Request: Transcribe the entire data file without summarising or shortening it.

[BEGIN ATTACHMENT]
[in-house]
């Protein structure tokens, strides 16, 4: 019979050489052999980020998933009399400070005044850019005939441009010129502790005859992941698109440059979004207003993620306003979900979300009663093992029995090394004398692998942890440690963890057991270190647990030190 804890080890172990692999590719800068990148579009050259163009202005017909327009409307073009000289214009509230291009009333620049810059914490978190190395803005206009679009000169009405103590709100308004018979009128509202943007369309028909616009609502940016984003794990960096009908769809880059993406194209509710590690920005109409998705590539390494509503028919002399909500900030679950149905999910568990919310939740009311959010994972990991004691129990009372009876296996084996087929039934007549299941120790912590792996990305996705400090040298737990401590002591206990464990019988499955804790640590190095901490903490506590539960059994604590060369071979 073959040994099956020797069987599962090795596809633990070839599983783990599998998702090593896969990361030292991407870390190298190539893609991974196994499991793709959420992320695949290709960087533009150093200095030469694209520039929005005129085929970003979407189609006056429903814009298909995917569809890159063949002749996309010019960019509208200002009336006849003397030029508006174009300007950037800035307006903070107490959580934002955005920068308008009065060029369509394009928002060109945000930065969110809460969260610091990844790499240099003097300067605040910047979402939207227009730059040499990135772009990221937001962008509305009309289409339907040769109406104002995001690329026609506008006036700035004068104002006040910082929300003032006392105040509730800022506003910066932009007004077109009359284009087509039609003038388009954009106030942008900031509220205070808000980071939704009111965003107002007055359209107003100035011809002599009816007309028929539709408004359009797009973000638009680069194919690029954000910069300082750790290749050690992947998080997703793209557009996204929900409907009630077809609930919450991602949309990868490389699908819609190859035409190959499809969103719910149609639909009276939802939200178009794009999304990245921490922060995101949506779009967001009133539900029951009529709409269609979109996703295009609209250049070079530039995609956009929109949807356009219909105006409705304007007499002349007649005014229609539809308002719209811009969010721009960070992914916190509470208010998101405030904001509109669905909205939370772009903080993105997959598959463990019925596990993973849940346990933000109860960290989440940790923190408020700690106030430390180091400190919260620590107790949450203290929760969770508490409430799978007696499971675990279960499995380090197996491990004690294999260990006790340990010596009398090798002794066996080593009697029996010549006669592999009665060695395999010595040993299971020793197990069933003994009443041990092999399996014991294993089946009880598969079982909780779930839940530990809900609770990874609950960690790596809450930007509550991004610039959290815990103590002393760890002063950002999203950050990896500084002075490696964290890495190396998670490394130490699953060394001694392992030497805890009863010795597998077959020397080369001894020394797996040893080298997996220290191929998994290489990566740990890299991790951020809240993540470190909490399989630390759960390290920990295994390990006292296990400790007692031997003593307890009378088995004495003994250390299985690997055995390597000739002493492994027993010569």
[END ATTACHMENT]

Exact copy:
[in-house]
């Protein structure tokens, strides 16, 4: 019979050489052999980020998933009399400070005044850019005939441009010129502790005859992941698109440059979004207003993620306003979900979300009663093992029995090394004398692998942890440690963890057991270190647990030190 804890080890172990692999590719800068990148579009050259163009202005017909327009409307073009000289214009509230291009009333620049810059914490978190190395803005206009679009000169009405103590709100308004018979009128509202943007369309028909616009609502940016984003794990960096009908769809880059993406194209509710590690920005109409998705590539390494509503028919002399909500900030679950149905999910568990919310939740009311959010994972990991004691129990009372009876296996084996087929039934007549299941120790912590792996990305996705400090040298737990401590002591206990464990019988499955804790640590190095901490903490506590539960059994604590060369071979 073959040994099956020797069987599962090795596809633990070839599983783990599998998702090593896969990361030292991407870390190298190539893609991974196994499991793709959420992320695949290709960087533009150093200095030469694209520039929005005129085929970003979407189609006056429903814009298909995917569809890159063949002749996309010019960019509208200002009336006849003397030029508006174009300007950037800035307006903070107490959580934002955005920068308008009065060029369509394009928002060109945000930065969110809460969260610091990844790499240099003097300067605040910047979402939207227009730059040499990135772009990221937001962008509305009309289409339907040769109406104002995001690329026609506008006036700035004068104002006040910082929300003032006392105040509730800022506003910066932009007004077109009359284009087509039609003038388009954009106030942008900031509220205070808000980071939704009111965003107002007055359209107003100035011809002599009816007309028929539709408004359009797009973000638009680069194919690029954000910069300082750790290749050690992947998080997703793209557009996204929900409907009630077809609930919450991602949309990868490389699908819609190859035409190959499809969103719910149609639909009276939802939200178009794009999304990245921490922060995101949506779009967001009133539900029951009529709409269609979109996703295009609209250049070079530039995609956009929109949807356009219909105006409705304007007499002349007649005014229609539809308002719209811009969010721009960070992914916190509470208010998101405030904001509109669905909205939370772009903080993105997959598959463990019925596990993973849940346990933000109860960290989440940790923190408020700690106030430390180091400190919260620590107790949450203290929760969770508490409430799978007696499971675990279960499995380090197996491990004690294999260990006790340990010596009398090798002794066996080593009697029996010549006669592999009665060695395999010595040993299971020793197990069933003994009443041990092999399996014991294993089946009880598969079982909780779930839940530990809900609770990874609950960690790596809450930007509550991004610039959290815990103590002393760890002063950002999203950050990896500084002075490696964290890495190396998670490394130490699953060394001694392992030497805890009863010795597998077959020397080369001894020394797996040893080298997996220290191929998994290489990566740990890299991790951020809240993540470190909490399989630390759960390290920990295994390990006292296990400790007692031997003593307890009378088995004495003994250390299985690997055995390597000739002493492994027993010569």